A couple of points.
First, Arnold received more votes in total than the number of votes for the “No Recall” position (i.e., votes to keep Davis). If, as was possible, 49% of the people had voted “No Recall”, and a much smaller number had voted for Arnold, we would have been in the somewhat uncomfortable position of having Arnold elected when, arguably, he had received less votes than Davis. That critisicm is now moot, at least with respect to this particular election (it is still a problem if this ever happens again, and I think we should fix the process because of that).
Second, the national press and pundits that see Arnold’s victory as a referendum on Democrats generally, and as a sign that California is now “in play” for the Republicans in ‘04, are, in my opinon, greatly misreading this result. This election was an angry reaction against one person’s policies and tactics. It was anger at the bad economic situation, anger that Davis had won the election only by default, and anger at Davis’ history of negative campaigning. At the time he was re-elected, Davis had extremely high negative numbers, and by the time he was recalled, his negatives were in the 70 percent range. Above all, it was a desire for a change at the top, in the hope that a fresh face could make a change. All of those factors can also work against Bush – a negative feeling about the Florida debacle, anger about the national economy, anger about the policies and tactics coming out of the White House, a desire for change at the top. I would be shocked if California went for Bush in '04.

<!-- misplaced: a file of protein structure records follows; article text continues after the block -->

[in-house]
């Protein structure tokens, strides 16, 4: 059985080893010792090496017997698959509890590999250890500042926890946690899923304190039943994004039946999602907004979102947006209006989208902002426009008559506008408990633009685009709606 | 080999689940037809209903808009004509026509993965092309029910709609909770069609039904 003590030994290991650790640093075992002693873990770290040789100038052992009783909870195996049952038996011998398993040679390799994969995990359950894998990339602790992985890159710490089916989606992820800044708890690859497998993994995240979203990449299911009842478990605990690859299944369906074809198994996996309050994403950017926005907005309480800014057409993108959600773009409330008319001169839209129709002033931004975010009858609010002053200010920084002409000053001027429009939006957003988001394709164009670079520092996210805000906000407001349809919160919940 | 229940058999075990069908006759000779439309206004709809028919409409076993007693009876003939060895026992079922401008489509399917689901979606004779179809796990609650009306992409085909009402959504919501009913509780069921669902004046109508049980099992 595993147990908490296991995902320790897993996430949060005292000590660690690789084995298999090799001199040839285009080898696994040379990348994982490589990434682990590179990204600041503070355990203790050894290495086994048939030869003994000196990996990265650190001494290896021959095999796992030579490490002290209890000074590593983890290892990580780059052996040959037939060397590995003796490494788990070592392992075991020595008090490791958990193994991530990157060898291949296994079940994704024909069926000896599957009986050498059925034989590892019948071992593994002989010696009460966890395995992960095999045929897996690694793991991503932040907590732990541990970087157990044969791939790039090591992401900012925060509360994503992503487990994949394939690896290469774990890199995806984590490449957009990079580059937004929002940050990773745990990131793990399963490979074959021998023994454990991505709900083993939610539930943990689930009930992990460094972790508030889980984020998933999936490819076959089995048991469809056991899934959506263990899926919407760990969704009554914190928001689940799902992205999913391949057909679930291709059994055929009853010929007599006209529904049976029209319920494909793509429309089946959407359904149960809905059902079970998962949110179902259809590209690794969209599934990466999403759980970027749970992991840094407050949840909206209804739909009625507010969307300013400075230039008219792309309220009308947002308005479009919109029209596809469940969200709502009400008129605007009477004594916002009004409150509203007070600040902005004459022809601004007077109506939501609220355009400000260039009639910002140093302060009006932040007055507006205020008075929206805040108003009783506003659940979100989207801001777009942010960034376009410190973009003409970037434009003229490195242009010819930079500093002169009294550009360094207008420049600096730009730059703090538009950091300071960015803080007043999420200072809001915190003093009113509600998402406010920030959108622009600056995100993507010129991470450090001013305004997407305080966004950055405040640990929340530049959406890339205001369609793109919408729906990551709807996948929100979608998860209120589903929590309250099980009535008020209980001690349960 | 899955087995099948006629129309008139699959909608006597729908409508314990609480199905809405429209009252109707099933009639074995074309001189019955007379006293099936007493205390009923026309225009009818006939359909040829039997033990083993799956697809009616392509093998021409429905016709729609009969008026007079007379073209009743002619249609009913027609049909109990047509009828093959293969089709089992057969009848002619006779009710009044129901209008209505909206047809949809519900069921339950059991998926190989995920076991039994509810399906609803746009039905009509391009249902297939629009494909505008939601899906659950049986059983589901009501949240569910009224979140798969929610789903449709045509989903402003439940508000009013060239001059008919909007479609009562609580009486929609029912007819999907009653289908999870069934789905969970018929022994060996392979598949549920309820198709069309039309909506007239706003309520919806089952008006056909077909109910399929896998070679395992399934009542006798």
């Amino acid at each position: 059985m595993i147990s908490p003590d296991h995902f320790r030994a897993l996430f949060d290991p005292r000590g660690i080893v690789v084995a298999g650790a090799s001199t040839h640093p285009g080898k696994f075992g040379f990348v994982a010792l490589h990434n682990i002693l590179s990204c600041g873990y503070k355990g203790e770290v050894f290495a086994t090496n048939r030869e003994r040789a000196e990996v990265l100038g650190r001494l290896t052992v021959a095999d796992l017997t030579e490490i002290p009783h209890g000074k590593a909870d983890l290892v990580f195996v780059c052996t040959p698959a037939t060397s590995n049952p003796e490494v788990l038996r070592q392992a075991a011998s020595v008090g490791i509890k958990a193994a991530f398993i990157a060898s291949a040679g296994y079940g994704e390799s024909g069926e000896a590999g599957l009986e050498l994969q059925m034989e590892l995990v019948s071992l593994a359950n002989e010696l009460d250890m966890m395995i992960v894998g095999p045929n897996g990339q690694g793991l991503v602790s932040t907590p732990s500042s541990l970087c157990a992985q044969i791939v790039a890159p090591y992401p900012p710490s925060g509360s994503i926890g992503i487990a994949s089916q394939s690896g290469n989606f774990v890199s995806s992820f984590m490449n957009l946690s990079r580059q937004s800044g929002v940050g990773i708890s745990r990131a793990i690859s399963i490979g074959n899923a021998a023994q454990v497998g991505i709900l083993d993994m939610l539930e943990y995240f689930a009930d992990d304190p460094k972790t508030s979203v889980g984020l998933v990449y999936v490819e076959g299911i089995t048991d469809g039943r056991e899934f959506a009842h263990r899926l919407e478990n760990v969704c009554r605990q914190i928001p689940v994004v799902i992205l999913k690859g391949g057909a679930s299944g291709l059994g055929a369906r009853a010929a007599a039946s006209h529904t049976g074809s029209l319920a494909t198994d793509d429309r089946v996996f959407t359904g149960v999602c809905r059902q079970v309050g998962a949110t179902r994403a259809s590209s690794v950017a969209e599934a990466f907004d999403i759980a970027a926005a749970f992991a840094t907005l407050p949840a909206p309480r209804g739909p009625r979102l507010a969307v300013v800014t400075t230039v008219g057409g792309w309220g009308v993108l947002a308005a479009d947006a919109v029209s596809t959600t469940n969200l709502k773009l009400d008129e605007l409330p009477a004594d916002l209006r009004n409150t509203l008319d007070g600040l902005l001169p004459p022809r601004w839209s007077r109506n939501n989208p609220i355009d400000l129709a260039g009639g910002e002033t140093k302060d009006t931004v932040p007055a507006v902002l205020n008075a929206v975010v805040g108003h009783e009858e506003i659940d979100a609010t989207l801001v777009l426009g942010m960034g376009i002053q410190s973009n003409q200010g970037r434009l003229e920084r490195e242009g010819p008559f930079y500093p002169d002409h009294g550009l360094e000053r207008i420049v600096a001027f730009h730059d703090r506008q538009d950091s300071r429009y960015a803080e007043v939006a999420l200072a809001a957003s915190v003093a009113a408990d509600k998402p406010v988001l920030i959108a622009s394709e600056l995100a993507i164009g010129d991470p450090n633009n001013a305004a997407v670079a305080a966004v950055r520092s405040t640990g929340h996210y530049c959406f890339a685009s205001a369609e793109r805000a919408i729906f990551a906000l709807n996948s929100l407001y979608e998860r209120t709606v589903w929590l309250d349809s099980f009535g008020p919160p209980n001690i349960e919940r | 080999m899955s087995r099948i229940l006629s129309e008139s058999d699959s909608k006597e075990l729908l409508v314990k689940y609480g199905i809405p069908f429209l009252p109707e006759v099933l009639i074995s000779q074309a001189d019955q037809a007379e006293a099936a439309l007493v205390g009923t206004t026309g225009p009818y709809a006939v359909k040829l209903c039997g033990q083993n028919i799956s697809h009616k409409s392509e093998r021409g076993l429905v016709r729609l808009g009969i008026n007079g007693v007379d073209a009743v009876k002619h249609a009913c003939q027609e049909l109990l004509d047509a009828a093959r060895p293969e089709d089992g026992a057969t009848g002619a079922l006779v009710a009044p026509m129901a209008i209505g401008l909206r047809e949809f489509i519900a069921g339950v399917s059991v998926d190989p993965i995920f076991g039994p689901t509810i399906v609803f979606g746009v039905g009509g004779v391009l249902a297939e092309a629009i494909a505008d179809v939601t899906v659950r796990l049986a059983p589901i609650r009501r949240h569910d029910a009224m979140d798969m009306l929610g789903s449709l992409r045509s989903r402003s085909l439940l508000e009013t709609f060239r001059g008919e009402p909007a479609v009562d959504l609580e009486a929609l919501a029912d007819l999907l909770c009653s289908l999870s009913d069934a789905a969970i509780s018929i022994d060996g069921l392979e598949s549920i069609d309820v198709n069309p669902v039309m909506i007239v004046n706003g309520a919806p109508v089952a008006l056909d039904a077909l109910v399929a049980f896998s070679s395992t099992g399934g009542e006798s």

Finally, along the lines of what laigle said, Bush has not been a friend to California. He has seen it as a sure loser for him since day one and has governed accordingly – the White House’s indifference to California in the recent water wars, the favoritism to the Texas energy industry during the power outtages, the issues regarding off-shore oil drilling – he has not endeared himself to California.